Economic differences within California are considerable and likely to persist. Unemployment tends to be higher in the Central Valley—sometimes considerably higher—than in the urban and coastal parts of the state. This variation is attributable to different industry mixes and job growth patterns and the faster-growing workforce in the inland parts of the state. Even among urban coastal areas, California’s regional economies don’t move in concert: in most years some regions of the state grow quickly while others grow slowly or contract. Although Inland California currently has higher unemployment rates, that region’s low housing costs will contribute to the growth of its workforce according to the California Department of Finance (“DOF”) most recent forecast. The working-age population in much of the Central Valley is projected to grow more than 25 percent between 2010 and 2030 while the statewide growth rate is predicted to be just 8.8 percent.

The map to the right highlights the expected out-sized labor force growth expected to emerge in the California Central Valley relative to the rest of the state.

Central Valley counties, notably Placer, El Dorado, Fresno, Madera, San Joaquin, and Kern are forecast to show above-average job growth potential over the next 3 years, between 3.9 percent and 2.5 percent. The principal California population and economic engines of Los Angeles, San Francisco, and Orange/San Diego counties are expected to grow 2.5 percent or less over the next three years.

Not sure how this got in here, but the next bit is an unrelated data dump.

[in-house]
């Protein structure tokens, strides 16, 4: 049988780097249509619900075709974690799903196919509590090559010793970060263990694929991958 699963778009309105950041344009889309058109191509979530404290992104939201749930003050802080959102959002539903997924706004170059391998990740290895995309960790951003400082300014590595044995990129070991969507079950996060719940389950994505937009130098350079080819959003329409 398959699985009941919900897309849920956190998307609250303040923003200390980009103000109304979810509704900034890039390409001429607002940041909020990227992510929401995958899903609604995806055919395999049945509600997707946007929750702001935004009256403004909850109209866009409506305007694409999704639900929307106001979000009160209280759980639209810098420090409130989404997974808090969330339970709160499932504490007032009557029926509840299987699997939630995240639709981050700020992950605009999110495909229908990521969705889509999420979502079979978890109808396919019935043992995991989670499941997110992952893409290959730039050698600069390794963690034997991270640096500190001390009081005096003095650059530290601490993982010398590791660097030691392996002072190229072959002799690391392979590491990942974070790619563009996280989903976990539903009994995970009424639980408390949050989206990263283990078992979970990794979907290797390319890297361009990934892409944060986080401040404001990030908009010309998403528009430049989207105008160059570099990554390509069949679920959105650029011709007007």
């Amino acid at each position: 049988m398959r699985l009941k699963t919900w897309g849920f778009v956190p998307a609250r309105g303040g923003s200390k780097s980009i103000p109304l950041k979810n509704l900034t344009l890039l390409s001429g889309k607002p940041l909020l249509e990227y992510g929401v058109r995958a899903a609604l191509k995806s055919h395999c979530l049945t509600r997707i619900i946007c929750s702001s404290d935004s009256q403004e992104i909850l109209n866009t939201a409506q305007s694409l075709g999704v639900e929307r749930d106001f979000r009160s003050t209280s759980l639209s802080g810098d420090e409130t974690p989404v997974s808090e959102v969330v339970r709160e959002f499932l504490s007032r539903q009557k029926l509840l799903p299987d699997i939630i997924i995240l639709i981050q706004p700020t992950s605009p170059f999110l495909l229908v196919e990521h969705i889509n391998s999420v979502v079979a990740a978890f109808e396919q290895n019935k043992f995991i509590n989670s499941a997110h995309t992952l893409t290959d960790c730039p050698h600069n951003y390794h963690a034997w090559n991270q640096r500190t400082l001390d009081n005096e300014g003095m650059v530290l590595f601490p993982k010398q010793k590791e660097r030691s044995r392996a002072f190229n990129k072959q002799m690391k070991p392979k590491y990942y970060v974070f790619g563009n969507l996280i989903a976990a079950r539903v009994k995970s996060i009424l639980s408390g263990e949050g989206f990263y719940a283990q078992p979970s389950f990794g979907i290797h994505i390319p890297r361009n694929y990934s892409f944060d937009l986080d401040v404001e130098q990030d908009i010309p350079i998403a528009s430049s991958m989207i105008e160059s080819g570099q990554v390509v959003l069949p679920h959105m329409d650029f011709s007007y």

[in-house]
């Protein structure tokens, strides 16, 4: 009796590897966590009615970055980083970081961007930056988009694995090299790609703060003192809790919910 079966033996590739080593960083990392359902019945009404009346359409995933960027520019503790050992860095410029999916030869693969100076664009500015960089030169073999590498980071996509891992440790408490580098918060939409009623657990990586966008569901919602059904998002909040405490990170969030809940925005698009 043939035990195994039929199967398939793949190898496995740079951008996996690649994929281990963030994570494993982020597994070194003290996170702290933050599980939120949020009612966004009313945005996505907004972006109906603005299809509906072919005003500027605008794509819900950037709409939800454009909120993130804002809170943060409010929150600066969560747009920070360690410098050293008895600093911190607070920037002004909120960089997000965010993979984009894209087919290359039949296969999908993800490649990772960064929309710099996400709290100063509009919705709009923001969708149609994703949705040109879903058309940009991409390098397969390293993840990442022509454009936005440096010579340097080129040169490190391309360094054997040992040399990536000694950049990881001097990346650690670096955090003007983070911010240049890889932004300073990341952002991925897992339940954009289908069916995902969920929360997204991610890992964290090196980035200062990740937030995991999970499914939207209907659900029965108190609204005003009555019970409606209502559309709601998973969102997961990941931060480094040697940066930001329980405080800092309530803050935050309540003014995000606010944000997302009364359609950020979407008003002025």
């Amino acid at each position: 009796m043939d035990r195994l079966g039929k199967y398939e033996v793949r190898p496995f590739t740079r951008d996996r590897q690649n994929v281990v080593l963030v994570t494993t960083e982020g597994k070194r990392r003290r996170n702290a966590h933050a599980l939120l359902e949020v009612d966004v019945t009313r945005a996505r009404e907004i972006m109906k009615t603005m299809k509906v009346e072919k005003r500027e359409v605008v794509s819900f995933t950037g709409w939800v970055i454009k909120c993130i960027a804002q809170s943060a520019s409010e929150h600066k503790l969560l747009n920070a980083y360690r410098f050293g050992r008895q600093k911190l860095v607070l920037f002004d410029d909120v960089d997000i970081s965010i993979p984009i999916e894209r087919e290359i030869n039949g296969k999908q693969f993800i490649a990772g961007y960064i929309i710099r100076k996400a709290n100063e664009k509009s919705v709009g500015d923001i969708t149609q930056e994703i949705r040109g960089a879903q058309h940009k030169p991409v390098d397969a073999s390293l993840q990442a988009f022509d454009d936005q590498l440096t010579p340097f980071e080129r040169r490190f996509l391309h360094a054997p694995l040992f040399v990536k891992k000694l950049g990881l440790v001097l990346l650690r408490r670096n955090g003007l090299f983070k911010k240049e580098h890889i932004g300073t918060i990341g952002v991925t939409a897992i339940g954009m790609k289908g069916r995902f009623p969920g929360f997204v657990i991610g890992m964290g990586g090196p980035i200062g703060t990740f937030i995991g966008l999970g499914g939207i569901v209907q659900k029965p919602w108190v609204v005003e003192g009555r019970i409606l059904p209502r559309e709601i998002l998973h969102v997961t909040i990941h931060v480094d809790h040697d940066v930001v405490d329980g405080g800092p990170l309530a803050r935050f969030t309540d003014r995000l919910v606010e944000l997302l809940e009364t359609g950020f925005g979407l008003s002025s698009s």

Strong job growth in services will continue; manufacturing will stagnate

Over the past year, service industry jobs—both higher-skilled jobs in professional services, education, and health care jobs and lower-skilled jobs in accommodation, food, and administrative services—have added 66 percent of all new jobs in California and are projected to continue to lead growth. Manufacturing accounted for only 8 percent of California’s employment in 2014 and year over year, manufacturing employment was virtually unchanged, while almost every other industry in the state has grown. Manufacturing has been declining for decades and will continue to be a sluggish sector in California.

During the recession, the construction industry contracted most sharply (dropping 37 percent from peak to trough). As the housing market rebounds and existing housing is being absorbed by California’s growing population, construction employment is expected to rebound as well. Over the past year, construction employment grew by 6.3 percent, faster than any other industry (except administrative services). Construction is projected to grow 26 percent by 2020—making construction one of the fastest-growing industries in the state.

The “business climate” debate understates California’s strengths

California consistently scores poorly in many business climate rankings that focus primarily on taxes and other costs of doing business. However, the state’s economic performance is stronger than these business climate rankings alone would indicate. While businesses in California face higher costs, they enjoy many other benefits, such as a highly-skilled workforce, readily available sources of capital, strong support for new business, and the many amenities that make California such an attractive place to live.

Data Source – California Department of Finance